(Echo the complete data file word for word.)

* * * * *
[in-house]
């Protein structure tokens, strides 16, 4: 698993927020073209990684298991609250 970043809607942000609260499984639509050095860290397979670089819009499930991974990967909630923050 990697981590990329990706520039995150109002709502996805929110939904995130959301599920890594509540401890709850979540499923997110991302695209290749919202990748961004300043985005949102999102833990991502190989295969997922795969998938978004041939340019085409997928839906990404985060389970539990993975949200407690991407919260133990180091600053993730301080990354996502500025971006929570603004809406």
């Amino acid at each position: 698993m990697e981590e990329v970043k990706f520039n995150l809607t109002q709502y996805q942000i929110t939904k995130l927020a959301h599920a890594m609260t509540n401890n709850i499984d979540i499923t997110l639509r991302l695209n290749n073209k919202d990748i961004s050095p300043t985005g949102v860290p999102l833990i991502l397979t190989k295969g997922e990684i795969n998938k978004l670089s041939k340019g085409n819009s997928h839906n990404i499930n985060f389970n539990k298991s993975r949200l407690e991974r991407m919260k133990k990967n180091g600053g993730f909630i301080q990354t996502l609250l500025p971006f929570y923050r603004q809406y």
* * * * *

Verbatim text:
[in-house]
């Protein structure tokens, strides 16, 4: 698993927020073209990684298991609250 970043809607942000609260499984639509050095860290397979670089819009499930991974990967909630923050 990697981590990329990706520039995150109002709502996805929110939904995130959301599920890594509540401890709850979540499923997110991302695209290749919202990748961004300043985005949102999102833990991502190989295969997922795969998938978004041939340019085409997928839906990404985060389970539990993975949200407690991407919260133990180091600053993730301080990354996502500025971006929570603004809406």
């Amino acid at each position: 698993m990697e981590e990329v970043k990706f520039n995150l809607t109002q709502y996805q942000i929110t939904k995130l927020a959301h599920a890594m609260t509540n401890n709850i499984d979540i499923t997110l639509r991302l695209n290749n073209k919202d990748i961004s050095p300043t985005g949102v860290p999102l833990i991502l397979t190989k295969g997922e990684i795969n998938k978004l670089s041939k340019g085409n819009s997928h839906n990404i499930n985060f389970n539990k298991s993975r949200l407690e991974r991407m919260k133990k990967n180091g600053g993730f909630i301080q990354t996502l609250l500025p971006f929570y923050r603004q809406y």